The S&P 500 is up 4.4% year-to-date, yet people are losing their jobs; they aren’t paying their rent; store shops are shuttered; malls are empty; no one is flying or going on a cruise; restaurants, bars, and casinos are struggling. The stock market being up seems to be at odds with these realities.
The year-to-date (YTD) performances of some of those industries, namely Airlines, Hotels, Resorts & Cruise Lines, Department Stores, Retail Real Estate, and Casinos are down 46%, 48%, 56%, 42%, and 40.9% respectively. Keep in mind these numbers are as of this week, months removed from the March bottom in the market, meaning there is more to the story.
A market is the sum of all the individual industries, but not all individual industries are equally-weighted within the market. The weightings of those industries are as follows: Airlines – 0.19%; Hotels, Resorts & Cruise Lines – 0.24%; Department Stores – 0.01%; Retail Real Estate – 0.21%; Casinos – 0.11%. If you add these up, the total only comes to 0.77%. While those industries are crucial to society, they are not significant for the performance of the markets.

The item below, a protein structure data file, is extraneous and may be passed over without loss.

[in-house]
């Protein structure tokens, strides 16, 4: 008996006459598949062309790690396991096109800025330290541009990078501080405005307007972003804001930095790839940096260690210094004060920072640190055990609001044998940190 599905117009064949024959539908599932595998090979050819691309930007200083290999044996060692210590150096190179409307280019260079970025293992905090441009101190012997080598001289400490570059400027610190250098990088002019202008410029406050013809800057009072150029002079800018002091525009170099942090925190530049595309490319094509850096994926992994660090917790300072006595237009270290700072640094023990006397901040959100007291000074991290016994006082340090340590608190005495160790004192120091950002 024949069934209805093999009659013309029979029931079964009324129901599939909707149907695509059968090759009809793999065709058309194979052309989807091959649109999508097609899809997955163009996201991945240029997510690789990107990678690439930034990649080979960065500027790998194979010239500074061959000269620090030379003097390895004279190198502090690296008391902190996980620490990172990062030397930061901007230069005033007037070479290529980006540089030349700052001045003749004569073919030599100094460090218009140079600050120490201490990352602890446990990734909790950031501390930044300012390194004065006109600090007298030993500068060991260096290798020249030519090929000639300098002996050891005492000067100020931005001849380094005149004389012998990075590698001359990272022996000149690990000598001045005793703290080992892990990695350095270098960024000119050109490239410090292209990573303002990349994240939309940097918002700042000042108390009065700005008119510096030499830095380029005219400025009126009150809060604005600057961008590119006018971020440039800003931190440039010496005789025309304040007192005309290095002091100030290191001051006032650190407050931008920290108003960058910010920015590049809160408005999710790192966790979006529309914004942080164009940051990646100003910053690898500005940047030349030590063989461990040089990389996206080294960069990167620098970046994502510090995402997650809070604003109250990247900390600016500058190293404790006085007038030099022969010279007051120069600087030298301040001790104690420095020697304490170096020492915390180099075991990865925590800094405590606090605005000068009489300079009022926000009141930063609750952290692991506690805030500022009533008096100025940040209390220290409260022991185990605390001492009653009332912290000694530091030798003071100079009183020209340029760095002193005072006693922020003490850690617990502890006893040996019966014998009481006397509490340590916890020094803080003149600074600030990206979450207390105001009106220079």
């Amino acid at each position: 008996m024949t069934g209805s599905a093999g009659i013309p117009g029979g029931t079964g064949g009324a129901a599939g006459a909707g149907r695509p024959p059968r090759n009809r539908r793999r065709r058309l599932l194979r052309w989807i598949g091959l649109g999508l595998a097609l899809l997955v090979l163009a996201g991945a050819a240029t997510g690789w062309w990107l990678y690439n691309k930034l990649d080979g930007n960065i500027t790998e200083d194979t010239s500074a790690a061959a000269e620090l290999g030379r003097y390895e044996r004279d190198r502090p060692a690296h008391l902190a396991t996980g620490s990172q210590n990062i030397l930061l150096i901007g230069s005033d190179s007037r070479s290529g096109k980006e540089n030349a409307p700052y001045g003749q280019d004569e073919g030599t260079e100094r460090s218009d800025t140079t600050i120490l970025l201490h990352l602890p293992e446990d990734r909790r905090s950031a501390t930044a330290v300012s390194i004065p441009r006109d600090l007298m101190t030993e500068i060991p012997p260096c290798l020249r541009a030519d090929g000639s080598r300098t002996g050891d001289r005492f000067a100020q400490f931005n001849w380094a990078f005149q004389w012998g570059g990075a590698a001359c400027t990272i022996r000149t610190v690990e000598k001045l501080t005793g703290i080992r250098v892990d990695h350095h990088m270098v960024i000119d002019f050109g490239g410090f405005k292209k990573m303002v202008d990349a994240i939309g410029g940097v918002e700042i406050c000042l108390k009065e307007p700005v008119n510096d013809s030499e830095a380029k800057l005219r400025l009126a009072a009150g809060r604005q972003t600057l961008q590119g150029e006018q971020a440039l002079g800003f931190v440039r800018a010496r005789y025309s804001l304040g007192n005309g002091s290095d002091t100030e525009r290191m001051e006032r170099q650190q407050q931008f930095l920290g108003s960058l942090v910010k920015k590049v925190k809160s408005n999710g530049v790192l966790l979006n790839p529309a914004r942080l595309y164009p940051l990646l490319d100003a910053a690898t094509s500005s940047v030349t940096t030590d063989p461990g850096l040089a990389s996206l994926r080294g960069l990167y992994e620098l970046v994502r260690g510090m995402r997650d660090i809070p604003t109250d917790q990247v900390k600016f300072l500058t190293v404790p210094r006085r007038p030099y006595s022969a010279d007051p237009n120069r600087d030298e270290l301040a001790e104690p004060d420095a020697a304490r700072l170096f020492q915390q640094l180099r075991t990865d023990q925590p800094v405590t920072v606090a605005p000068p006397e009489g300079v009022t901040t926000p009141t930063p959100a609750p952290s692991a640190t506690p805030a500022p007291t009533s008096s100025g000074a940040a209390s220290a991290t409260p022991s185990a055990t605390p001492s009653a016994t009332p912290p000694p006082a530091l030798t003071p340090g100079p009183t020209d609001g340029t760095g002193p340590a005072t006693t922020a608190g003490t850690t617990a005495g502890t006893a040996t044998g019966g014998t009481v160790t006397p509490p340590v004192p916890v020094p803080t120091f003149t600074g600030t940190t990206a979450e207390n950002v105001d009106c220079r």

If those entire industries don’t matter to the markets, then what does? Five individual companies – companies, not industries – make up 22% of the S&P 500. Please see the graphic below:
These stocks alone have contributed to the 9.6% of the market rise this year. An equal-weighted version of the S&P 500 is still down 2% this year.
Why these stocks? Their businesses were market leaders before the COVID-19 pandemic, and the pandemic has only increased their advantages This, in turn, explains how the market is up and rising in the face of dire economic challenges. The market isn’t crazy; it’s just collectively weighing large company winners more than smaller company losers.